Amendments to Indonesian Patent Law Come into Effect

Several fairly significant amendments to Indonesian Patent Law came into effect on August 28, 2016. Some of the key changes include:

  1. Claims directed to second use or second medical use are no longer permitted. This change to Indonesia’s law aligns the country with other countries such as India and Vietnam which also prohibit such claims.
  2. Statement of Ownership. The amendments require the submission of a Statement of Ownership of an invention, signed by the applicant, when filing a patent application. Such a requirement is already in existence for trademarks and industrial designs.
  3. Statements regarding Genetic Resources and Traditional Knowledge. The amendments require that inventions related to and/or derived from genetic resources or traditional knowledge to clearly stipulate in the specification the origin of the genetic resources or traditional knowledge.
  4. Use of patents as fiduciary objects. The amendments allows patents to be used as fiduciary objects (such as a guarantee between a debtor and a creditor). Under the previous law, patents could not be used for such securitization.
  5. Introduction of online filing. Under the amendments, an online filing system will be introduced to allow applicants to file patent applications on the Internet. Previously, applicants had to manually file patent applications at the Directorate General of Intellectual Property’s Office.
  6. Restructuring of the grace period for paying annuities. Under Indonesian patent law, a patent will be considered null and void if annuities are not paid by the requisite due date. However, according to the amendments, an extension of up to 12 months can be requested. Under the previous law, annuities could be paid up to three years from the due date. If annuities were not paid within three consecutive years, the patent would be deemed null and void. Moreover, even if a patent was allowed to lapse due to non-payment of annuities, a Patentee was still obligated to pay the annuities. As a result of the amendments, this obligation to pay outstanding annuities has been eliminated.
  7. Availability of post-grant oppositions. Post-grant oppositions of patents are now available to third parties in addition to pre-grant oppositions.
  8. Expansion of the Appeal Commission Authority. The role of the Patent Appeal Commission (Commission) has been expanded as a result of the amendments. Previously, the Commission only examined appeal petitions of rejected patent applications. Now the Commission has the authority to receive, examine and decide on the appeal petitions of:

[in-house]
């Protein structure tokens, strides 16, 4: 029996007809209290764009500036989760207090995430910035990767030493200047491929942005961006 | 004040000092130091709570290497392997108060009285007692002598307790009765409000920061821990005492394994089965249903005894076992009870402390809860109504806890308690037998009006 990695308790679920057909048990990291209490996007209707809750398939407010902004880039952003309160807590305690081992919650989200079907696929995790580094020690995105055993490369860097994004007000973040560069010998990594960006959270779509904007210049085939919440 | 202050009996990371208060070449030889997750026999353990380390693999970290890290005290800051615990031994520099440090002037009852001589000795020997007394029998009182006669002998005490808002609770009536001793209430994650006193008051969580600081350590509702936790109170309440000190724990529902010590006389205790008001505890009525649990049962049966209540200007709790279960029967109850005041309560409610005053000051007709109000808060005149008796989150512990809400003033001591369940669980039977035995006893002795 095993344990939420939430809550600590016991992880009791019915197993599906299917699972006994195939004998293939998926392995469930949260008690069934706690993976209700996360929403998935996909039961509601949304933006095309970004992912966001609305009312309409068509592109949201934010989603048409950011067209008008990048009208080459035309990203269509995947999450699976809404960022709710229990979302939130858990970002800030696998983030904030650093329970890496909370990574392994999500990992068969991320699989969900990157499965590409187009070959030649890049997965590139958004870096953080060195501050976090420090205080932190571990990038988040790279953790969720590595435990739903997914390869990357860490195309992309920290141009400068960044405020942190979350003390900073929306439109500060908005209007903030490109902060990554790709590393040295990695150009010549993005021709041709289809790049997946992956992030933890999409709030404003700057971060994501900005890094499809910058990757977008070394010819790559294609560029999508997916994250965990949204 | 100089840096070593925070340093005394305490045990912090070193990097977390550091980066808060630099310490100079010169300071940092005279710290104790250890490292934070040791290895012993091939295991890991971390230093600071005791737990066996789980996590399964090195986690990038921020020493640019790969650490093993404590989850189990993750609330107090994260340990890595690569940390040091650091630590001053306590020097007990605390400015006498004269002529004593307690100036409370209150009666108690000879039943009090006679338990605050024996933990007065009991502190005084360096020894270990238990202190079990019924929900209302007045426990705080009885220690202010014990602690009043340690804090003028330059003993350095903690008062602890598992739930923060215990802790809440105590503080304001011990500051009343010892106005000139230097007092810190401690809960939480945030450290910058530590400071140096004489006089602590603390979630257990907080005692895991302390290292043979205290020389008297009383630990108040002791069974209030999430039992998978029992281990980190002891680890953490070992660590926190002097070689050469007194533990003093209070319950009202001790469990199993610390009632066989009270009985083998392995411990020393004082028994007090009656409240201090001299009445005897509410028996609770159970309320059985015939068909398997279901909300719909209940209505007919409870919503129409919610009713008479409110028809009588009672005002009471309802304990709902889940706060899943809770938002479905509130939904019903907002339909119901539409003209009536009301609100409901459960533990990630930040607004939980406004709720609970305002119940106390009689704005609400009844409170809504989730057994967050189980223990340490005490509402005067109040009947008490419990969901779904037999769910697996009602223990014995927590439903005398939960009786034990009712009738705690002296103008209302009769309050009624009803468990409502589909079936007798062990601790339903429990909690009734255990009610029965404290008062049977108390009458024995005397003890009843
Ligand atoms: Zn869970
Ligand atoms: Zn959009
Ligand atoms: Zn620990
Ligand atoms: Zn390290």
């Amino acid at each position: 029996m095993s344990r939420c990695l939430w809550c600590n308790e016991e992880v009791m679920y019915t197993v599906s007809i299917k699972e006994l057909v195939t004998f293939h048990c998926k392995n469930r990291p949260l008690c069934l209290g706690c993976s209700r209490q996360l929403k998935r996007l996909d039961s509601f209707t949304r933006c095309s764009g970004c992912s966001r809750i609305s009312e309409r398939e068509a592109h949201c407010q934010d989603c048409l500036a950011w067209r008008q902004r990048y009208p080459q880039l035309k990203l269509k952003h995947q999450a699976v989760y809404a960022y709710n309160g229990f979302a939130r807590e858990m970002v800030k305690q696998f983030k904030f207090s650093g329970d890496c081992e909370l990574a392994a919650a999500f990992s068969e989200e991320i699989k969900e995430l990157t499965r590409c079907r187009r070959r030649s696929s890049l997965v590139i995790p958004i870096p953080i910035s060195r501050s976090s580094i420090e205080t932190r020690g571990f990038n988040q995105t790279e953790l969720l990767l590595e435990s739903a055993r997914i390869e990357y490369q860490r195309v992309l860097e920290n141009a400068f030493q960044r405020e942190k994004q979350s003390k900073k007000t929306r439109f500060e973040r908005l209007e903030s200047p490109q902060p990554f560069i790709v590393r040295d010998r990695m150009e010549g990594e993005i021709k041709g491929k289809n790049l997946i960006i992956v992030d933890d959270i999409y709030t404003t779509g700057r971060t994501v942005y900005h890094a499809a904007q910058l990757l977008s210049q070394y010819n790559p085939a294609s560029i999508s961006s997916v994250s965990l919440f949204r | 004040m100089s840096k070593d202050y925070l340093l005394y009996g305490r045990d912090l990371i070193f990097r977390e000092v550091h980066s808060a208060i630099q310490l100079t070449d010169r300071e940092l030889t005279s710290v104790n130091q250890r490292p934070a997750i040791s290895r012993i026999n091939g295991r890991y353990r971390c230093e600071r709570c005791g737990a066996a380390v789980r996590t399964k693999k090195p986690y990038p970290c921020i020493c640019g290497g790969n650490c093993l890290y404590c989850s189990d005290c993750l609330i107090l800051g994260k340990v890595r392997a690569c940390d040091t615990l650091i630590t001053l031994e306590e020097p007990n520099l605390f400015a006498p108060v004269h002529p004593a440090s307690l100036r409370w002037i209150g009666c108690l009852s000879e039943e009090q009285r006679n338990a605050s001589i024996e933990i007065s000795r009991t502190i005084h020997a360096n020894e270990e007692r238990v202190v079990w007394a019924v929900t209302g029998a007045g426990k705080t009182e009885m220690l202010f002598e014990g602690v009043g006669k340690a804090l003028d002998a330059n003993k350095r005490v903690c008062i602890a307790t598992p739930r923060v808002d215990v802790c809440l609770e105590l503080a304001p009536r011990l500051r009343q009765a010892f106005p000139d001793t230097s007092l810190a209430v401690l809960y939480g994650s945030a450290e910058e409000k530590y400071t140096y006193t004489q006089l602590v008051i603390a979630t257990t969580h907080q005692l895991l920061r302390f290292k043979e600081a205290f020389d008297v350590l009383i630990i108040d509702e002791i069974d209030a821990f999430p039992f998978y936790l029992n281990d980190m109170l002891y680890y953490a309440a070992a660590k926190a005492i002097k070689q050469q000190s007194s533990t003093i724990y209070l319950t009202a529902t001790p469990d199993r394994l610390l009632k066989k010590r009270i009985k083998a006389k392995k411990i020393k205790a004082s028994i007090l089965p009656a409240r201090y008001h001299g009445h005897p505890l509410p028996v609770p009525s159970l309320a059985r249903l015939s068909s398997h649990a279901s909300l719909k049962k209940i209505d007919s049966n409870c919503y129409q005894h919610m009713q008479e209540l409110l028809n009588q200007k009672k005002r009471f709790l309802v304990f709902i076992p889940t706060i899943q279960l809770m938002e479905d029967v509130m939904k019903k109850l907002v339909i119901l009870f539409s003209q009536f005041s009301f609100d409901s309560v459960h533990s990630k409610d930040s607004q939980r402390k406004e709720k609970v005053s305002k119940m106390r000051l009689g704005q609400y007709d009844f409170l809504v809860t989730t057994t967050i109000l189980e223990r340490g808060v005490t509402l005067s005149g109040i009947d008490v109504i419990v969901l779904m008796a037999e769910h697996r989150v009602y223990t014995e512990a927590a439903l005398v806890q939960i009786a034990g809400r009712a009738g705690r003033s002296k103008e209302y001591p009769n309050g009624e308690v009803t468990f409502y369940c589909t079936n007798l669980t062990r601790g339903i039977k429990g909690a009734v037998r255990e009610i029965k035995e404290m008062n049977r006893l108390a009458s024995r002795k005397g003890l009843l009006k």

1. A refused application;
    2. A correction of a patent specification, claims, and/or drawings after the application has been granted; and
    3. Notice of a grant decision with respect to a post-grant opposition.
  9. Scope of simple or “petty” patents. The scope of simple patents has been expanded to include new processes or the development of an existing process.
  10. Additional exemptions to patent infringement. Two acts are now specifically excluded from patent infringement. These acts include:
    1. Importation of a pharmaceutical product patented in Indonesia where the product is legally marketed in another jurisdiction without the permission of the patent owner; and
    2. Manufacturing of a pharmaceutical product which is patented in Indonesia within five years before the patent expires, for purposes of licensing and marking after the patent expires (e.g., a “Bolar” exemption).
      The exemption regarding importation of a pharmaceutical product described in a) is intended to help ensure that pharmaceutical products are reasonably priced and that access to such products is widened. This exemption can be exercised if it is proven that the price of a certain pharmaceutical product in Indonesia is very high compared to the price in the international market. The exemption is limited to “pharmaceutical products” and does not allow parallel imports of non-pharmaceutical products.
  11. Expansion of the scope of compulsory licenses. Under the new law, a grant of a compulsory license can be made to:
    1. Produce a pharmaceutical product patented in Indonesia for the treatment of a disease;
    2. Import a pharmaceutical product patented in Indonesia that cannot be manufactured in Indonesia presently for purposes of treating a disease; and
    3. Export a pharmaceutical product patented in Indonesia that is manufactured in Indonesia for the purpose of treating an endemic disease (such as upon request by a developing or least developed country).

Please continue to watch the BRIC Wall Blog for updates on Indonesian patent law.

This post was written by Lisa L. Mueller.